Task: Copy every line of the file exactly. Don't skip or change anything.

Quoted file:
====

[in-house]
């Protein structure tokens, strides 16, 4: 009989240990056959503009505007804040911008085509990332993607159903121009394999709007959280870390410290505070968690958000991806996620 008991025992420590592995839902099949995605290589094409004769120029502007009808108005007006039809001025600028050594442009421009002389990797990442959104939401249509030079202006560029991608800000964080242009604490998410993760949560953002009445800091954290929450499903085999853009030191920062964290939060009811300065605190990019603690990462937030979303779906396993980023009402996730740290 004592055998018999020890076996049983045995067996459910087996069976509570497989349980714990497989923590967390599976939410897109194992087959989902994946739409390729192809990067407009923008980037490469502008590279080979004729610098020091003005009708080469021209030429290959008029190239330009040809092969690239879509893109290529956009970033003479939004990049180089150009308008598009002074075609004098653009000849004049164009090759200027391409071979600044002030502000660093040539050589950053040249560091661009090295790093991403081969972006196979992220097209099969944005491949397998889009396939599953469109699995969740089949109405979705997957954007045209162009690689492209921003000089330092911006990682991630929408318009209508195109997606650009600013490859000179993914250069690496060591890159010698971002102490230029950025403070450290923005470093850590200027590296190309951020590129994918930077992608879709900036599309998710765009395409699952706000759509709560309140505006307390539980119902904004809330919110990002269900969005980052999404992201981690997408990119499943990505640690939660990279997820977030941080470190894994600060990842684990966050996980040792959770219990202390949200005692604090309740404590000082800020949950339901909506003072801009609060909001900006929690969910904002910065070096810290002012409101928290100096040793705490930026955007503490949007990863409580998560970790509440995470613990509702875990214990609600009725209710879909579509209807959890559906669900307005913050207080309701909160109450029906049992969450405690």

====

[in-house]
């Protein structure tokens, strides 16, 4: 009989240990056959503009505007804040911008085509990332993607159903121009394999709007959280870390410290505070968690958000991806996620 008991025992420590592995839902099949995605290589094409004769120029502007009808108005007006039809001025600028050594442009421009002389990797990442959104939401249509030079202006560029991608800000964080242009604490998410993760949560953002009445800091954290929450499903085999853009030191920062964290939060009811300065605190990019603690990462937030979303779906396993980023009402996730740290 004592055998018999020890076996049983045995067996459910087996069976509570497989349980714990497989923590967390599976939410897109194992087959989902994946739409390729192809990067407009923008980037490469502008590279080979004729610098020091003005009708080469021209030429290959008029190239330009040809092969690239879509893109290529956009970033003479939004990049180089150009308008598009002074075609004098653009000849004049164009090759200027391409071979600044002030502000660093040539050589950053040249560091661009090295790093991403081969972006196979992220097209099969944005491949397998889009396939599953469109699995969740089949109405979705997957954007045209162009690689492209921003000089330092911006990682991630929408318009209508195109997606650009600013490859000179993914250069690496060591890159010698971002102490230029950025403070450290923005470093850590200027590296190309951020590129994918930077992608879709900036599309998710765009395409699952706000759509709560309140505006307390539980119902904004809330919110990002269900969005980052999404992201981690997408990119499943990505640690939660990279997820977030941080470190894994600060990842684990966050996980040792959770219990202390949200005692604090309740404590000082800020949950339901909506003072801009609060909001900006929690969910904002910065070096810290002012409101928290100096040793705490930026955007503490949007990863409580998560970790509440995470613990509702875990214990609600009725209710879909579509209807959890559906669900307005913050207080309701909160109450029906049992969450405690």